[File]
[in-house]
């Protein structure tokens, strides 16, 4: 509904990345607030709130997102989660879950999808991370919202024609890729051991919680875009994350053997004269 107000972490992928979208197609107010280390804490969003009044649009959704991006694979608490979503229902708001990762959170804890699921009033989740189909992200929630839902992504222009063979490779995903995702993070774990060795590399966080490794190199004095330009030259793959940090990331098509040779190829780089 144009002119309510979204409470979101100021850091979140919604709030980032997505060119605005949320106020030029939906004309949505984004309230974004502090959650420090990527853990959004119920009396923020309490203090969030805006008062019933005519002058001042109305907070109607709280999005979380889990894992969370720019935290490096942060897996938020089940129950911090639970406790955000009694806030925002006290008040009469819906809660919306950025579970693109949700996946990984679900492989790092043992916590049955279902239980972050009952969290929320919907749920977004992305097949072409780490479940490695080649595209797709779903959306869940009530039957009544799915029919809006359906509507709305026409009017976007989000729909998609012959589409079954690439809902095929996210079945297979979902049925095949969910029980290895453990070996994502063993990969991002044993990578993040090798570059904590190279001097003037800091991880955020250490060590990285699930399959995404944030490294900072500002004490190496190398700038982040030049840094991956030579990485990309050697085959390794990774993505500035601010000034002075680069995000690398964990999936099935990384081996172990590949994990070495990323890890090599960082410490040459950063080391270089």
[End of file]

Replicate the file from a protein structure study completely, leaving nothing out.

[in-house]
């Protein structure tokens, strides 16, 4: 509904990345607030709130997102989660879950999808991370919202024609890729051991919680875009994350053997004269 107000972490992928979208197609107010280390804490969003009044649009959704991006694979608490979503229902708001990762959170804890699921009033989740189909992200929630839902992504222009063979490779995903995702993070774990060795590399966080490794190199004095330009030259793959940090990331098509040779190829780089 144009002119309510979204409470979101100021850091979140919604709030980032997505060119605005949320106020030029939906004309949505984004309230974004502090959650420090990527853990959004119920009396923020309490203090969030805006008062019933005519002058001042109305907070109607709280999005979380889990894992969370720019935290490096942060897996938020089940129950911090639970406790955000009694806030925002006290008040009469819906809660919306950025579970693109949700996946990984679900492989790092043992916590049955279902239980972050009952969290929320919907749920977004992305097949072409780490479940490695080649595209797709779903959306869940009530039957009544799915029919809006359906509507709305026409009017976007989000729909998609012959589409079954690439809902095929996210079945297979979902049925095949969910029980290895453990070996994502063993990969991002044993990578993040090798570059904590190279001097003037800091991880955020250490060590990285699930399959995404944030490294900072500002004490190496190398700038982040030049840094991956030579990485990309050697085959390794990774993505500035601010000034002075680069995000690398964990999936099935990384081996172990590949994990070495990323890890090599960082410490040459950063080391270089």